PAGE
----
Devil May Cry 5 Sounds as Good as it Looks

SEATTLE – As someone who's always been peripherally aware of the Devil May Cry series, I knew roughly what to expect when I went hands-on with its fifth installment at PAX West 2018. I knew I would take control of a demon hunter named Nero, that I would string together incredibly stylish combos with refined gun- and swordplay, and that I would take on a variety of fearsome enemies in challenging combinations.

Credit: Capcom

(Image credit: Capcom)

What I didn't know was just how much I would love the music – and how said music would inspire me to become a better player.

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In what may be the best incentive I've ever seen to get better at the game, Devil May Cry 5's music actually gets better as your combat skills improve. And that alone made me completely reconsider the way I approached the game.

The demo progressed roughly the way I expected a Devil May Cry adventure would. Nero and his sidekick crashed a van into a city under siege by demons. There were human-sized monsters with four arms, flying insectile swarms, gigantic barbed tentacles and corpselike undead – a pretty respectable variety of enemies for an action hero of Nero's caliber.

As I worked my way from one enemy encounter to another, I had three tools at my disposal: a sword, a gun and a set of gauntlets known as Devil Breakers. The Devil Breakers are one of the more interesting things at Nero's disposal, since they pack an extremely powerful punch, but can break easily. I had to decide whether to use them sparingly with regular attacks or break them immediately for all-out assaults. In the demo, extra Devil Breakers were plentiful, but in the full game, they'll be a much more limited resource.

Combat itself feels fast and fluid, with Nero's blows having a real sense of impact against his enemies. But the ranking system is where combat really distinguishes itself. In a lot of action games (including the Devil May Cry series), encounters or stages will rank you based on how much damage you take, how quickly you complete challenges, how stylish your combos were and so forth. The rankings are good for bragging rights and may provide some in-game bonuses, but not much else.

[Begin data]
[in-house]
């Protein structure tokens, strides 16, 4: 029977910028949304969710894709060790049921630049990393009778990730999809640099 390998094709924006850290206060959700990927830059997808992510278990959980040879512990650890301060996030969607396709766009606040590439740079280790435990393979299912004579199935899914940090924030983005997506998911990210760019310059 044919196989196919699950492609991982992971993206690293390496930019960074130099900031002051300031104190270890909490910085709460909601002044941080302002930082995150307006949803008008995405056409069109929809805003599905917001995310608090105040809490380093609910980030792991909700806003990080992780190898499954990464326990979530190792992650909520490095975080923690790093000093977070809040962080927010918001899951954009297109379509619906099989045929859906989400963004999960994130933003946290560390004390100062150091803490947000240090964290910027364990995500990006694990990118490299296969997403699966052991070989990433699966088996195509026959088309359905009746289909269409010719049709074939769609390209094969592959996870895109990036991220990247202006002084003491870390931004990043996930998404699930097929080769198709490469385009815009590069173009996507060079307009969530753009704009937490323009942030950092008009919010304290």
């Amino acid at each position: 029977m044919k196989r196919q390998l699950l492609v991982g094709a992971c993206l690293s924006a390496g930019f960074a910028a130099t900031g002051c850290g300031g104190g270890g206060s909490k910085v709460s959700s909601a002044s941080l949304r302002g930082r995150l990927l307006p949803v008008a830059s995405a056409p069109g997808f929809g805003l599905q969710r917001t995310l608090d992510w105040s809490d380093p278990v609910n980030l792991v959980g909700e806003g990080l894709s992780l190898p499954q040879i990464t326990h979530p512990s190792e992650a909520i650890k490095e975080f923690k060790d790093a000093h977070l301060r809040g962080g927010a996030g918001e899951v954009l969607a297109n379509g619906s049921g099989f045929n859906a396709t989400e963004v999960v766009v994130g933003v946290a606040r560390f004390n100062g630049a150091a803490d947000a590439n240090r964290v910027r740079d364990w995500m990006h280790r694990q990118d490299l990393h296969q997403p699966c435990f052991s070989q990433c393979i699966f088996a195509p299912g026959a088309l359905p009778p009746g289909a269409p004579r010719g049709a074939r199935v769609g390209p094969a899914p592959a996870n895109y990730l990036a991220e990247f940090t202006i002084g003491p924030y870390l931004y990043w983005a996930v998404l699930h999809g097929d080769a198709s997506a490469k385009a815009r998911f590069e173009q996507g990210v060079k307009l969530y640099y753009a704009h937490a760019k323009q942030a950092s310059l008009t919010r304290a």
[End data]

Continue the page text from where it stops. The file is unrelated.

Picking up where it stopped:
In Devil May Cry 5, though, the rankings are immediate and impactful. You begin every encounter with a D (for "Dismal") rank. But as you start slaying enemies, your ranking can move up all the way to SSS. And as your rankings improve, so does the music.

A D-rank gives you a few basic percussion beats, and not much else. In most battles, I achieved a B (for "Badass") rank, which gave me a satisfying techno melody, too. It was enough incentive to vary my melee and ranged attacks, as well as keep up the pressure on enemies rather than trying to hang back and play conservatively.

But in one incredible moment – a beautiful combo against a scythe-wielding undead, which combined sword, gun and Devil Breakers – I achieved the coveted SSS rank, and everything changed. The simple techno melody had complex harmonies, and an intense female vocalist blasting out lyrics. A run-of-the-mill combat encounter went from routine to thrilling in the time it took me to land a single good combo, and I couldn't help but feeling like I'd lost something when my rank slipped back down to the B-range.

The demo ended with a battle against an enormous boss called Goliath, who shot flaming fireballs out of its stomach. This time, I didn't do as well, succumbing to its attacks after I'd lopped off about 3/4ths of its health. Needless to say, the music this time wasn't nearly as memorable as I'd hoped – but that's partially my own fault. If I play the game again, I'll be sure to improve my skills, if only to get the full scope of the soundtrack.

Devil May Cry 5 will be out for PC, PS4 and Xbox One on March 8, 2019, with a probable price of $60.

Marshall Honorof

Marshall Honorof is a senior editor for Tom's Guide, overseeing the site's coverage of gaming hardware and software. He comes from a science writing background, having studied paleomammalogy, biological anthropology, and the history of science and technology. After hours, you can find him practicing taekwondo or doing deep dives on classic sci-fi.